A history of the Universe since the Big Bang
Illustration: N.R.Fuller, (National Science Foundation)

Today, scientists announced that they’d seen evidence of a long-sought signal from the first stars. This slight change to some ambient radio waves could herald the first step in a new kind of astronomy. But maybe, just maybe, it’s also evidence of dark matter interacting with regular matter in the ancient universe.

The discovery consisted of the change in the radio signal coming from ancient hydrogen, signifying an absorption of ancient light. But the effect was twice as large as theorists had predicted. Some think this anomaly could be evidence of dark matter, and would mean that dark matter has less mass than we thought.

“This was a very big surprise,” Rennan Barkana, author of the new paper in Nature and head of the Department of Astrophysics School of Physics and Astronomy at Tel Aviv University, told Gizmodo. “My explanation is that the hydrogen gas is even colder than expected. That means that something has to cool it down.”

That something? Dark matter, perhaps. Dark matter is a theorized substance whose effects have been observed based on how light from distant galaxies seems to bend from excess gravity, and how galaxies seem to rotate too quickly at their edges. Calculations show that there should be five to six times more dark matter than regular matter in the universe. Some scientists hope that it interacts very weakly with regular matter, and are trying to detect it. Others worry that dark matter doesn’t interact with regular matter at all, and would thus seem to be undetectable.

A team of scientists at Arizona State University and MIT’s Experiment to Detect the Global Epoch of Reionization Signature (EDGES) experiment measured the temperature of radiation coming from hydrogen 100 million years after the Big Bang. Ultraviolet radiation from the first stars excited this diffuse hydrogen gas, whose atoms then absorbed photons coming from universe’s most distant observable light, the cosmic microwave background. The signal showed the hydrogen was twice as cold as expected, and Barkana argues that the only thing available to do the extra cooling would be dark matter.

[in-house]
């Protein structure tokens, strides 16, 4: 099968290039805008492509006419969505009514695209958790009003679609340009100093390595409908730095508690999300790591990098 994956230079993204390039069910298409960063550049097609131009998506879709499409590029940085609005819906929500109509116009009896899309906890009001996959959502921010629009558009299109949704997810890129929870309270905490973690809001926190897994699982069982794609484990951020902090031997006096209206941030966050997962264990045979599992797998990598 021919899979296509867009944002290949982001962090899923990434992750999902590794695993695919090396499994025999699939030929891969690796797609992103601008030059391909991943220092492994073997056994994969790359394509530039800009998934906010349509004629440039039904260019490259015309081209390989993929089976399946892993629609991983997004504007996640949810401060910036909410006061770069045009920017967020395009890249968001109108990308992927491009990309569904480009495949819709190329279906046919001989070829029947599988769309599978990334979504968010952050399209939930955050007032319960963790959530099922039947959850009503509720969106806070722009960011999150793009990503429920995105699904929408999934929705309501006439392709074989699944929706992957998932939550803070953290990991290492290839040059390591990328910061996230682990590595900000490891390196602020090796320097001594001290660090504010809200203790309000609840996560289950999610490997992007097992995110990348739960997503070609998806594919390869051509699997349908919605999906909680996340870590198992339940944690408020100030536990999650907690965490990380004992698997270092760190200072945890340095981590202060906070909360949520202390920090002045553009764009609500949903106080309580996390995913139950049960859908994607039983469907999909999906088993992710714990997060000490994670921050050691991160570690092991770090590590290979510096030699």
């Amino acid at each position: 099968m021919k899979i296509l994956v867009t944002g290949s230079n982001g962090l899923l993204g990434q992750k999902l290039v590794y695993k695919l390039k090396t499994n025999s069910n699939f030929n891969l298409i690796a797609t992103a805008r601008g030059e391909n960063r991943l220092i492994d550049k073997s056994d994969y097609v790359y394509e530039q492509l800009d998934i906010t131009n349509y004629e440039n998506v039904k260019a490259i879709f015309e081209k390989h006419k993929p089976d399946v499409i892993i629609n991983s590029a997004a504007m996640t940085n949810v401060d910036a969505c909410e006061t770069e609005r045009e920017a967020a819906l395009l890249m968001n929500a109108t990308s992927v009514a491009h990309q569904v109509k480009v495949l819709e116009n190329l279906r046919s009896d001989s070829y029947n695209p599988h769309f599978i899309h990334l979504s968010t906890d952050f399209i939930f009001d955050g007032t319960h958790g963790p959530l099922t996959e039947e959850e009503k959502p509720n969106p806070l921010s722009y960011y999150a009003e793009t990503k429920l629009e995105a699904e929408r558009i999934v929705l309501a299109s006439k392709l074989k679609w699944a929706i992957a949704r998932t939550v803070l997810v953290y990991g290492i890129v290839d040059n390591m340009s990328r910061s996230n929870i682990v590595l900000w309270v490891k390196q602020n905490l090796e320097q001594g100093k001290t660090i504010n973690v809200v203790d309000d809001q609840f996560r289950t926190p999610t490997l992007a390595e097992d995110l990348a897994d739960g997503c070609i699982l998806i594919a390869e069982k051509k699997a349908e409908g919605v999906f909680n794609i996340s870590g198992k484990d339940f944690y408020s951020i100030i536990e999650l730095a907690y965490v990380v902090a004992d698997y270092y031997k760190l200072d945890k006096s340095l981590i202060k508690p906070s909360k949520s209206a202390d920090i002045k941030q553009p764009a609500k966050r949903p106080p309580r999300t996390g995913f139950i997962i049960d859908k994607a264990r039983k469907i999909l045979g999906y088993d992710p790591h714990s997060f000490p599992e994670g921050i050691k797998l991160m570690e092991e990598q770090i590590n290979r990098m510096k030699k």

“It’s a very tantalizing possibility,” Priyamvada Natarajan, a Yale astrophysicist who researches dark matter but was not involved in this study, told Gizmodo. She said the paper could have important implications for dark matter searches here on earth. Currently, scientists are hunting for dark matter that weighs in the neighborhood of a billion electron volts, just around the mass of the proton or heavier. “These papers are suggesting that we maybe need to move away from looking for GeV dark matter,” she said. “We would need a rethink of our current experimental setups for direct detection.”

But Natarajan noted that this theory is based on a single observation. “I think scientists are going to need a bit more time to see what else is possible,” she said. And Chanda Prescod-Weinstein, theoretical physicist at the University of Washington, told Gizmodo that the model Barkana used to analyze the potential dark matter-regular matter interaction in the universe “seems to be a relatively new idea, based on a paper from 2015 which still has yet to be widely cited.” Still, she said, “overall I think this is an exciting result and the evidence is compelling.”

Of course, this tantalizing new evidence must be treated with caution until other scientists can reproduce it. But things are moving fast. “It’s not going to take so long to get more observations,” said Barkana. “There’s going to be more independent measurements of the same type just to verify the signal.”


And then maybe, in a few years, we’ll get an answer to this dark matter question, he said. “If the dark matter interpretation is correct, it predicts a specific kind of pattern due to the difference of how dark matter and ordinary matter behave in the early universe. There would be a clear signature.”